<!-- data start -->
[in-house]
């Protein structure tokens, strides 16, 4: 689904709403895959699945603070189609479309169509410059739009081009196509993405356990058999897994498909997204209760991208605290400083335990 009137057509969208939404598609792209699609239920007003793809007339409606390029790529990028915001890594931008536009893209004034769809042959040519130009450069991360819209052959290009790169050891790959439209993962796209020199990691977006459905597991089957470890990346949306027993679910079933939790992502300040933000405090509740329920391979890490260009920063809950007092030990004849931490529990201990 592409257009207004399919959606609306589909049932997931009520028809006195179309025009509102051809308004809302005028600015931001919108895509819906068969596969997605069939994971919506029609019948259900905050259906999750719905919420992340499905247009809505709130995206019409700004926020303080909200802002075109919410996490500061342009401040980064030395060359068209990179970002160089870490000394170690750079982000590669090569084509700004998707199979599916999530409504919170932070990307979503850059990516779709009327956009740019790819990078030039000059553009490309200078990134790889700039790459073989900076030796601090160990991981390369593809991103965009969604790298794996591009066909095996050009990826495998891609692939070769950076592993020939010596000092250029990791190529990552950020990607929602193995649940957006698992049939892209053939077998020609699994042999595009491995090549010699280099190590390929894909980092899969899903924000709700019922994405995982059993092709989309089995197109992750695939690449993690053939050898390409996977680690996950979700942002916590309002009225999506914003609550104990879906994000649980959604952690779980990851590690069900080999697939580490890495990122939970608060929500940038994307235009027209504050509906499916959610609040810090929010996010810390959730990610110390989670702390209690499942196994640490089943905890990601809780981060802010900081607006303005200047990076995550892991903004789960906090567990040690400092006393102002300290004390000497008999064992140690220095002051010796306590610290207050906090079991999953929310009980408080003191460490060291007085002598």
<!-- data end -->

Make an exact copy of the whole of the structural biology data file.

[in-house]
């Protein structure tokens, strides 16, 4: 689904709403895959699945603070189609479309169509410059739009081009196509993405356990058999897994498909997204209760991208605290400083335990 009137057509969208939404598609792209699609239920007003793809007339409606390029790529990028915001890594931008536009893209004034769809042959040519130009450069991360819209052959290009790169050891790959439209993962796209020199990691977006459905597991089957470890990346949306027993679910079933939790992502300040933000405090509740329920391979890490260009920063809950007092030990004849931490529990201990 592409257009207004399919959606609306589909049932997931009520028809006195179309025009509102051809308004809302005028600015931001919108895509819906068969596969997605069939994971919506029609019948259900905050259906999750719905919420992340499905247009809505709130995206019409700004926020303080909200802002075109919410996490500061342009401040980064030395060359068209990179970002160089870490000394170690750079982000590669090569084509700004998707199979599916999530409504919170932070990307979503850059990516779709009327956009740019790819990078030039000059553009490309200078990134790889700039790459073989900076030796601090160990991981390369593809991103965009969604790298794996591009066909095996050009990826495998891609692939070769950076592993020939010596000092250029990791190529990552950020990607929602193995649940957006698992049939892209053939077998020609699994042999595009491995090549010699280099190590390929894909980092899969899903924000709700019922994405995982059993092709989309089995197109992750695939690449993690053939050898390409996977680690996950979700942002916590309002009225999506914003609550104990879906994000649980959604952690779980990851590690069900080999697939580490890495990122939970608060929500940038994307235009027209504050509906499916959610609040810090929010996010810390959730990610110390989670702390209690499942196994640490089943905890990601809780981060802010900081607006303005200047990076995550892991903004789960906090567990040690400092006393102002300290004390000497008999064992140690220095002051010796306590610290207050906090079991999953929310009980408080003191460490060291007085002598």